Regarding the activities and establishment of an observer, Article 3, paragraph 2 specifies that the data protection authority shall be notified by the observer of an internal representative. It also specifies that the provisions of the law shall not apply in exceptional cases, such as personal data exclusively maintained by natural persons or family, data processed to obtain official statistical data, or in the application of an independent legislative text relating to judicial investigations, terrorism cases, and all forms of organized crime. However, in such cases, the party responsible for such investigations shall first notify the personal data protection authority of the nature of the data in their possession and the purpose of their treatment, and their importance in such investigations.

Features of Biometric Data Protection in GDPR and in Jordanian Draft Law

Reviewing the provisions of the Draft Law demonstrates that it significantly reflects the GDPR. It includes many of the requirements contained in the GDPR, and it has drawn inspiration from this regulation. Given the particular nature of biometric data and the increasing amount of biometric technologies, regulation seems crucial to give consumer confidence and comfort to use these technologies in secure conditions. Unless the protection is efficient and sufficient, biometric authentication technologies represent a real risk for privacy; this has led many countries to legislate texts and provide better levels of protection for biometric than for other kinds of personal data.

The GDPR set many provisions that provide protection of biometric data. As biometric data constitute personal data, they should be governed by the legal framework reserved for personal data and, moreover, as the GDPR considers biometric data a special category of sensitive data, the requirements reserved for sensitive data should be applied to biometric data to afford them a higher level of protection. (Sokolov, 2018)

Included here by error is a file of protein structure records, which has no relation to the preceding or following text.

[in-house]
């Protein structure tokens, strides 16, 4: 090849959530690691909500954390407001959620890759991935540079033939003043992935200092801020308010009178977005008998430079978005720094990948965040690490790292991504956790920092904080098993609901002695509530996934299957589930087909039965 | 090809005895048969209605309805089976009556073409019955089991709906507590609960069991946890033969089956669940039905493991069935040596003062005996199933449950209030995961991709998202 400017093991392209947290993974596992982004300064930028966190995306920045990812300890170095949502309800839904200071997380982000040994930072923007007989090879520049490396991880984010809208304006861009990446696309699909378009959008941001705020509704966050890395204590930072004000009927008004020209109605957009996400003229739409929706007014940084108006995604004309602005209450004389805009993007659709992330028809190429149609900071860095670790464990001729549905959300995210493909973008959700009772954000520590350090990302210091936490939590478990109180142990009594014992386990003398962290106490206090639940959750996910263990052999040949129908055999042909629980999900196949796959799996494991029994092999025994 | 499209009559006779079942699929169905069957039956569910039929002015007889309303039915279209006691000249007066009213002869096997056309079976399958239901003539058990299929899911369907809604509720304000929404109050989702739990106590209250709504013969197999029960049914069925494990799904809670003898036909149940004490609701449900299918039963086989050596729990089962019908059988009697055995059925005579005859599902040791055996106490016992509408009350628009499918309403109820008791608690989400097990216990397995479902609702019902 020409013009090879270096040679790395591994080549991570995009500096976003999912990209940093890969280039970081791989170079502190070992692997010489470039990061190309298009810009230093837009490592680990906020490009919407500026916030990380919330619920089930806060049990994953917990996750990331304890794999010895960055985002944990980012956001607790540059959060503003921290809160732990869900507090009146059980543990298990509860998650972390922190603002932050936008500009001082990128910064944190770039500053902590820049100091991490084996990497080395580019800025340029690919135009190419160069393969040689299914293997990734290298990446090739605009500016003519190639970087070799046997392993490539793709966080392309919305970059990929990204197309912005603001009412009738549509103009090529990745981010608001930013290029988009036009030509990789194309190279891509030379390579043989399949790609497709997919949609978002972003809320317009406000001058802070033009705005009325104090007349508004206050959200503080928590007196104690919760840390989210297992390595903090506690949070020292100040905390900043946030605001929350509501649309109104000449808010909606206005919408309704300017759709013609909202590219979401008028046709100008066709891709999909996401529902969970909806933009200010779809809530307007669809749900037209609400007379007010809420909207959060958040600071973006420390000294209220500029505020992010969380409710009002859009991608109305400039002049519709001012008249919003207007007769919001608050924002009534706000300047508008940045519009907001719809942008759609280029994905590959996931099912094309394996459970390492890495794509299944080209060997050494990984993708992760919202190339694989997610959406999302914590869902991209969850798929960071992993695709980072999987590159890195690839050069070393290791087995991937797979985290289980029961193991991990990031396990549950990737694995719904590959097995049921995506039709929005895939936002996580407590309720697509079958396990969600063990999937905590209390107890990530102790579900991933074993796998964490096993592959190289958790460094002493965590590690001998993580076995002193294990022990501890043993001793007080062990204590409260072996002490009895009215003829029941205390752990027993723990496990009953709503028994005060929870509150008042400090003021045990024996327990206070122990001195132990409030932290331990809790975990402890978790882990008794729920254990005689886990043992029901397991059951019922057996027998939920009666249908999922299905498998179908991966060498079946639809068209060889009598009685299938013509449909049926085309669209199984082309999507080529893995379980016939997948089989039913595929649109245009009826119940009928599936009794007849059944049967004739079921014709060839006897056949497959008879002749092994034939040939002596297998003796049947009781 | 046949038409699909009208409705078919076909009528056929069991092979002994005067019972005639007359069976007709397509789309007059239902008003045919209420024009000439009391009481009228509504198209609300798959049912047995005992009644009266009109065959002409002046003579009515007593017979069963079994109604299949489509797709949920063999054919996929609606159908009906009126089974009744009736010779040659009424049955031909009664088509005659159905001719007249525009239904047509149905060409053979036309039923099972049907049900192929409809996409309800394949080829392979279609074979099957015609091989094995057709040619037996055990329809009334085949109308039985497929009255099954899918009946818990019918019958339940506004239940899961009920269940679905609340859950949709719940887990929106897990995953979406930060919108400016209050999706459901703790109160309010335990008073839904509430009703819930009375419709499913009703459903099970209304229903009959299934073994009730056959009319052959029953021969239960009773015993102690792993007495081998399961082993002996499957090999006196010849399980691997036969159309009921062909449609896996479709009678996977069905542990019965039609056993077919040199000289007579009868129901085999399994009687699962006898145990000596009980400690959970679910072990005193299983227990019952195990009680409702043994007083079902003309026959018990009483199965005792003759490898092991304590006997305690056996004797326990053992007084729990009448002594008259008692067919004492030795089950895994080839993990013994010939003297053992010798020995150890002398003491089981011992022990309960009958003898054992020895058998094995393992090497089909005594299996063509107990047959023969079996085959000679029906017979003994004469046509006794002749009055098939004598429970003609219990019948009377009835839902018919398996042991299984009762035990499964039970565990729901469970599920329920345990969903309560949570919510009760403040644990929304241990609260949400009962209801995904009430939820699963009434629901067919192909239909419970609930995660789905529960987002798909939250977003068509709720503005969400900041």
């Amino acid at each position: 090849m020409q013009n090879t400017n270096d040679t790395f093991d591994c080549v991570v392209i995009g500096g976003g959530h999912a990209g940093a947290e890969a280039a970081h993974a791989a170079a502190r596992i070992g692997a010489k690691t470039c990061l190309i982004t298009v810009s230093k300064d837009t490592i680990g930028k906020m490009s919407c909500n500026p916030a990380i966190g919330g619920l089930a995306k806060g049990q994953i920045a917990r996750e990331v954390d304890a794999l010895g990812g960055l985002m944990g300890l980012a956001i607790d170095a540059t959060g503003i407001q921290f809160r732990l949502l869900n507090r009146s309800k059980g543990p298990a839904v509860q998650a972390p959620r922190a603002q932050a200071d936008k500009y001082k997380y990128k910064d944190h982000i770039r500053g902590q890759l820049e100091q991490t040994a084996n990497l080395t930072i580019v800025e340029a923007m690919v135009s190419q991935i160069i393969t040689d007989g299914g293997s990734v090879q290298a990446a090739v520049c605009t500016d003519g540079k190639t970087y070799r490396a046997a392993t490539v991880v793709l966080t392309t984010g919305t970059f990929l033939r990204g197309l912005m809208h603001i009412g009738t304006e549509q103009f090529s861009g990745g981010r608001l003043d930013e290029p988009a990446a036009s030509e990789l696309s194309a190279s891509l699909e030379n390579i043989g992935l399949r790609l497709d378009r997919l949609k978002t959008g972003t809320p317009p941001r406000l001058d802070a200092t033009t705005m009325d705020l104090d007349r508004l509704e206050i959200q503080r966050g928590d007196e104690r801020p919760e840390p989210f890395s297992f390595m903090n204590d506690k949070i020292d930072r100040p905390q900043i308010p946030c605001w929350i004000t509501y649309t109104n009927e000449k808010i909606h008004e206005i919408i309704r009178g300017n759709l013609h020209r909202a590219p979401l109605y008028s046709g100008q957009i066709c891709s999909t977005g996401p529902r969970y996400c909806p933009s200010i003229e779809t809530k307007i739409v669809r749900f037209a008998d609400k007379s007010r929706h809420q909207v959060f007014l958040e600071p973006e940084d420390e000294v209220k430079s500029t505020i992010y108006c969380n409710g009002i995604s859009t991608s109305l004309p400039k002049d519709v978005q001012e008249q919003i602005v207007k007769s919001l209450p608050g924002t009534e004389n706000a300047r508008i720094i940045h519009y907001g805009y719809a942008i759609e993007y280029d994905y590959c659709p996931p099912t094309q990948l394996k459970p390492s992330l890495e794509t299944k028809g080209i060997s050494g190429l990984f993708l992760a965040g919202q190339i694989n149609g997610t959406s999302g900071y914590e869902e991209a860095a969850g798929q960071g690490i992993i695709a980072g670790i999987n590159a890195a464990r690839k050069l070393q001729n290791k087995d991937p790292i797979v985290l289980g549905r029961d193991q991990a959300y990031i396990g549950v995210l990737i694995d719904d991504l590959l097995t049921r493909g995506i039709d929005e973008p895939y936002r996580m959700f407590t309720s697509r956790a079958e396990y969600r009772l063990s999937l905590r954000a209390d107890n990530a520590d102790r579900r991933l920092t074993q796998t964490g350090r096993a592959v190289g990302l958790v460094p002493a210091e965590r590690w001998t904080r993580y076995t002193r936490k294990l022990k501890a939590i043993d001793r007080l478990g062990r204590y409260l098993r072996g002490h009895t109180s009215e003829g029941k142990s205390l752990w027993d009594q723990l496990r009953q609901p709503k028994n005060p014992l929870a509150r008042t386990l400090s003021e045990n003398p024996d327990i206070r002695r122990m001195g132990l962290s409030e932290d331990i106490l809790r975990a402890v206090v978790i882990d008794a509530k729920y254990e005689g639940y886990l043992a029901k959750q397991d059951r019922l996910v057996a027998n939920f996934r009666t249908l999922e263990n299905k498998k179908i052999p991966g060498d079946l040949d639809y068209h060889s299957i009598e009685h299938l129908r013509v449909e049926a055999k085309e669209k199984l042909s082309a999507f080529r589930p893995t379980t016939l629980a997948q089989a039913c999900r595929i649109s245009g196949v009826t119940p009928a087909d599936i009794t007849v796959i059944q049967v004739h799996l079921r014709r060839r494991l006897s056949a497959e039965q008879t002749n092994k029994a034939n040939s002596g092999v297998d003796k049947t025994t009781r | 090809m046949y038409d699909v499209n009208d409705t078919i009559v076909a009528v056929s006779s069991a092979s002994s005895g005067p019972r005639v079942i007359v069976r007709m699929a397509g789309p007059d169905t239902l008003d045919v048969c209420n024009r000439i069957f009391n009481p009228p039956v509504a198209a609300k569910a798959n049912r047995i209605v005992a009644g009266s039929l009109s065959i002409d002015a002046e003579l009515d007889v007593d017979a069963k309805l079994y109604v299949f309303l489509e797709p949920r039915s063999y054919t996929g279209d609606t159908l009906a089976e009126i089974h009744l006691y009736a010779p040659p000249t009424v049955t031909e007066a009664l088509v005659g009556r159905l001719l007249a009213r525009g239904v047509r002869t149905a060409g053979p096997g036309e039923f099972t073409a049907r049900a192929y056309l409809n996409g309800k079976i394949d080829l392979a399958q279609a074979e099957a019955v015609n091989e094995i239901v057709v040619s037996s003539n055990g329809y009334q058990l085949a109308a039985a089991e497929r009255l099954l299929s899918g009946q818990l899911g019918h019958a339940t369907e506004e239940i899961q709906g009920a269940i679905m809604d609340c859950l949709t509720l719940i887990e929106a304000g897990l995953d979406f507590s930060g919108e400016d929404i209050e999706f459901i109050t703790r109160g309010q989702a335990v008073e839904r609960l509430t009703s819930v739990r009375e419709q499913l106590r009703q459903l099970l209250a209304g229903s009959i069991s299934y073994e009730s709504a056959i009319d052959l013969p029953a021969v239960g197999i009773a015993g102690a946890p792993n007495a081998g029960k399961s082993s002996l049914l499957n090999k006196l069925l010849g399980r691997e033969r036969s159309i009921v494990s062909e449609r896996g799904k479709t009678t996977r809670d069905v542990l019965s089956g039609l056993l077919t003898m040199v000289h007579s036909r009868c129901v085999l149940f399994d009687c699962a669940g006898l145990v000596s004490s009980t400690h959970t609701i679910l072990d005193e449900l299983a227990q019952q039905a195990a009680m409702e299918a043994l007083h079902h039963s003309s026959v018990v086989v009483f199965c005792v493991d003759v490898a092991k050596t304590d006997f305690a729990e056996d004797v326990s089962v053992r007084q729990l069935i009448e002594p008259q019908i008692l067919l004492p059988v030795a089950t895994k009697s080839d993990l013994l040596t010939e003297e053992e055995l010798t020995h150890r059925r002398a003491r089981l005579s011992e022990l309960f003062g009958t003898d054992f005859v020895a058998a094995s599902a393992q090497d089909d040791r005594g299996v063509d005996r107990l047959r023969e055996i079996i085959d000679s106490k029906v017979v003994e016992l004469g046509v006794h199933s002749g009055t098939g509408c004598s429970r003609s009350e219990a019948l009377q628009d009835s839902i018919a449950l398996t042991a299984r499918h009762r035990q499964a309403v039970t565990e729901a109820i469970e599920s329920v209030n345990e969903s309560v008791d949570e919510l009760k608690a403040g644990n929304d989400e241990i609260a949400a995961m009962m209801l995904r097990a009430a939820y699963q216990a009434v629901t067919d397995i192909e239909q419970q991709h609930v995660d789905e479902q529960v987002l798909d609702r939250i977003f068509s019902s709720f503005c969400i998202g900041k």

The GDPR has also left states with a process of regulating the handling of “sensitive data.” Article 9 prohibits the processing of sensitive data that reveals racial or ethnic basis, political opinions, religious and philosophical beliefs or affiliations, and genetic and biometric data collected with the aim of identifying a natural person on their own as well as the processing of health or sexual data.

The GDPR’s legal framework for personal data protection is characterized by many features and requirements. For our purposes, it is important to note that these requirements are applicable to biometrics data as follows. Notably, the GPPR sets stricter terms for data approval and acceptance with the Lawful Bases for Data Processing-explicit consent from the user is required before data collection, processing, or use. Clear consent must be delivered in understandable, unambiguous language, and the reason to process or store the personal information must be provided. Unambiguous consent is required for data that is not sensitive personal data as well as sensitive personal data such as biometric or physical or mental health data. However, companies will now need to work harder to prove that consumers have understood and agreed to the terms of use.

The new Jordanian Draft Law sets a lawful base for the processing of data including biometric data. Data processing includes a simple process of dealing with personal data that includes collecting, storing, modifying, using, and disseminating such data. The Jordanian Draft Law includes the crucial legal principles for the protection of personal rights, notably, consent, contractual necessity, and the complete legitimate interests of the controllers and the third party. Thus, this draft aims to raise Jordan’s level to international standards, especially the GDPR.